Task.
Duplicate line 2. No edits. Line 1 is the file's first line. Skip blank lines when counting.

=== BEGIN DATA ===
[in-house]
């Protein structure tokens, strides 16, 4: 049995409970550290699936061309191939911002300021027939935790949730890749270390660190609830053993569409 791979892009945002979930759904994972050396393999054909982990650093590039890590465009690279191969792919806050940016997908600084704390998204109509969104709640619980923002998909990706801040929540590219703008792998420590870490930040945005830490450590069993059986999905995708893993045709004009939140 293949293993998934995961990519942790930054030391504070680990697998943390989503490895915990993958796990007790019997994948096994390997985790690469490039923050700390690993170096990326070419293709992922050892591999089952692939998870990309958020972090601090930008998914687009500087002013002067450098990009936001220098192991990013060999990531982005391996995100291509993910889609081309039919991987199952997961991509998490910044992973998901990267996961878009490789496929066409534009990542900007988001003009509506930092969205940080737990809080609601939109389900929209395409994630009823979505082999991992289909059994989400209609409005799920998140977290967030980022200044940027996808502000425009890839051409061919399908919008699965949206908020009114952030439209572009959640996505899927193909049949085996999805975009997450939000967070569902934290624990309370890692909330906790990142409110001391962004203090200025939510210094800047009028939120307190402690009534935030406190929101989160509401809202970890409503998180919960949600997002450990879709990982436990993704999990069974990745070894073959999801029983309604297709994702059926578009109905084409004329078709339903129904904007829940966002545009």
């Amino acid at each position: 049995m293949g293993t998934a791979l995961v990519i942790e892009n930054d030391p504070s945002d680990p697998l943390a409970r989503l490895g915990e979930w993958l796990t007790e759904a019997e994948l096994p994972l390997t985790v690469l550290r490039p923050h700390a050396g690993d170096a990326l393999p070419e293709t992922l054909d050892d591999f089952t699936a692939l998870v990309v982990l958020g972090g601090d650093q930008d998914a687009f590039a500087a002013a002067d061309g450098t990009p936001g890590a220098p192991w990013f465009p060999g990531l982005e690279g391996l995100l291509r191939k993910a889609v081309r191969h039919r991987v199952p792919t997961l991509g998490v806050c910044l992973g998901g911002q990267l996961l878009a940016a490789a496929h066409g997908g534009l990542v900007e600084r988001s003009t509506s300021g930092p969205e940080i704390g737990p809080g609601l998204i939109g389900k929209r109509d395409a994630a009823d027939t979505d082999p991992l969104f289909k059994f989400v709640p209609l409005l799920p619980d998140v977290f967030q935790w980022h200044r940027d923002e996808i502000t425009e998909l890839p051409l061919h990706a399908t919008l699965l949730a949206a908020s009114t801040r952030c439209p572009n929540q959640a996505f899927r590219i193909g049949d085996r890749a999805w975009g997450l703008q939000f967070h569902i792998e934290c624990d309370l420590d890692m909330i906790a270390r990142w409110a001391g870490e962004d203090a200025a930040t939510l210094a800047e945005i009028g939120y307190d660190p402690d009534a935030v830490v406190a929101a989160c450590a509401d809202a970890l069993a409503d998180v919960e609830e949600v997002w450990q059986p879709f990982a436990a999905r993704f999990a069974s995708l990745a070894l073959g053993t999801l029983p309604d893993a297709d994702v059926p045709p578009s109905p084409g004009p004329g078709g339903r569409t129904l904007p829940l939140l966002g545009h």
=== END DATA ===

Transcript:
């Protein structure tokens, strides 16, 4: 049995409970550290699936061309191939911002300021027939935790949730890749270390660190609830053993569409 791979892009945002979930759904994972050396393999054909982990650093590039890590465009690279191969792919806050940016997908600084704390998204109509969104709640619980923002998909990706801040929540590219703008792998420590870490930040945005830490450590069993059986999905995708893993045709004009939140 293949293993998934995961990519942790930054030391504070680990697998943390989503490895915990993958796990007790019997994948096994390997985790690469490039923050700390690993170096990326070419293709992922050892591999089952692939998870990309958020972090601090930008998914687009500087002013002067450098990009936001220098192991990013060999990531982005391996995100291509993910889609081309039919991987199952997961991509998490910044992973998901990267996961878009490789496929066409534009990542900007988001003009509506930092969205940080737990809080609601939109389900929209395409994630009823979505082999991992289909059994989400209609409005799920998140977290967030980022200044940027996808502000425009890839051409061919399908919008699965949206908020009114952030439209572009959640996505899927193909049949085996999805975009997450939000967070569902934290624990309370890692909330906790990142409110001391962004203090200025939510210094800047009028939120307190402690009534935030406190929101989160509401809202970890409503998180919960949600997002450990879709990982436990993704999990069974990745070894073959999801029983309604297709994702059926578009109905084409004329078709339903129904904007829940966002545009």